MISSOULA – A report on how to deal with 35,000 acres of asbestos-laden forest on a mix of private and public land in northwestern Montana suggests harvesting trees could be profitable if debarking can safely remove the asbestos.
The 45-page study identifies a variety of ways to reclaim the contaminated forest in the mountainous region surrounding the town of Libby, the Missoulian reported.
Lethal dust from the W.R. Grace & Co. plant and the company’s nearby mine once blanketed the town and surrounding forest, and asbestos illnesses are still being diagnosed more than two decades after the mine was shuttered.
The U.S. Environmental Protection Agency has spent $370 million removing soil and construction materials contaminated with asbestos in the town of about 3,000 people near the Canadian border, where an estimated 400 people to date have been killed by asbestos exposure. More than 1,700 have been sickened.
Officials have long known that the surrounding forest also is contaminated, though residents in the area routinely cut trees for firewood. A previous study found that while bark is contaminated, the wood inside the trees is not.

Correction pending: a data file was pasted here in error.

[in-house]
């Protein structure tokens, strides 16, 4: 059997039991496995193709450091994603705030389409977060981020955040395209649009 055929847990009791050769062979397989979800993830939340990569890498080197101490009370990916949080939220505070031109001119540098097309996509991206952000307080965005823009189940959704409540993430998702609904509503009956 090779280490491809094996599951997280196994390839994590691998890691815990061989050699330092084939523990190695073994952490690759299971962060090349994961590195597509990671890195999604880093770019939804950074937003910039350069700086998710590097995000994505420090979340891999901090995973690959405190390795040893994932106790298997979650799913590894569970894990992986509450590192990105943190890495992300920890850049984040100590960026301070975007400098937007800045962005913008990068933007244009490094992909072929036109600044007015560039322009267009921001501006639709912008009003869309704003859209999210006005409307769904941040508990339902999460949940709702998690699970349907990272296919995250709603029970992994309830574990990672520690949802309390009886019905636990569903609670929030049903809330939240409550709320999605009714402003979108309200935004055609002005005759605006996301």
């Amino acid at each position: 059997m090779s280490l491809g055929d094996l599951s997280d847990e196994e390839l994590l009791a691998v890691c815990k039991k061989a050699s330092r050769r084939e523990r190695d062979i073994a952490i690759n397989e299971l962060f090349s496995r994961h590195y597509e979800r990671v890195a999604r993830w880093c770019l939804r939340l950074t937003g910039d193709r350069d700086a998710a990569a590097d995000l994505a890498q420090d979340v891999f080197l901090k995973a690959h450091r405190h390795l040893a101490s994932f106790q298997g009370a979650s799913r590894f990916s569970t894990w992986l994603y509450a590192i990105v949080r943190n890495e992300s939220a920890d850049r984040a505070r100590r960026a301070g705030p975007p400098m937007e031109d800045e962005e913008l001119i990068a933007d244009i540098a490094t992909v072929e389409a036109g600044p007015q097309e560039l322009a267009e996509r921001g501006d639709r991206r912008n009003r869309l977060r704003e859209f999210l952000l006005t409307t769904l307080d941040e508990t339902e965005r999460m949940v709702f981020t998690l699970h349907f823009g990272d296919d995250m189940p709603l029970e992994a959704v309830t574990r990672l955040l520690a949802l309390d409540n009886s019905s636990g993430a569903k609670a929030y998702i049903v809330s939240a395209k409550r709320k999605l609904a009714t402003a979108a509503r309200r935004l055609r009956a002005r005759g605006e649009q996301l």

The recent report, titled “Asbestos Remediation Plan for Forested Areas near Libby, Montana,” gives some guidelines as well as challenges in how to deal with the contaminated forest.
“It’s a pretty big deal,” said Craig Rawlings, president and CEO of the Forest Business Network. “We’re talking about 35,000 acres, and the EPA is probably going to expand that area significantly.”
The 35,000 acres, called Operational Unit 3, includes the mine site. Scientists with the EPA say the acreage likely is surrounded by more forest contaminated with asbestos.
“Recently we have started investigating areas outside of OU3, and we do know that it exists in the forested areas outside of that unit,” said Christina Progess, the EPA’s Superfund project manager in Libby. “There are so many unknowns about the level of contamination in the forests of Libby. We don’t know what levels are out there or what activities would be below a level of concern.”
Of the forest surrounding Libby, experts estimate there are 600 harvestable trees per acre that would produce about 425 million board feet. Logging slash and bark would be treated with water and sent to a permanent storage site or used as boiler fuel. But questions remain about that process.
Remedial logging, which would take 10 years, is just one possible way to deal with the contaminated forest.
“We will develop a whole slew of options for cleaning up OU3, not just logging,” Progess said. “Logging may end up being one of the options, and therefore the report could be helpful.”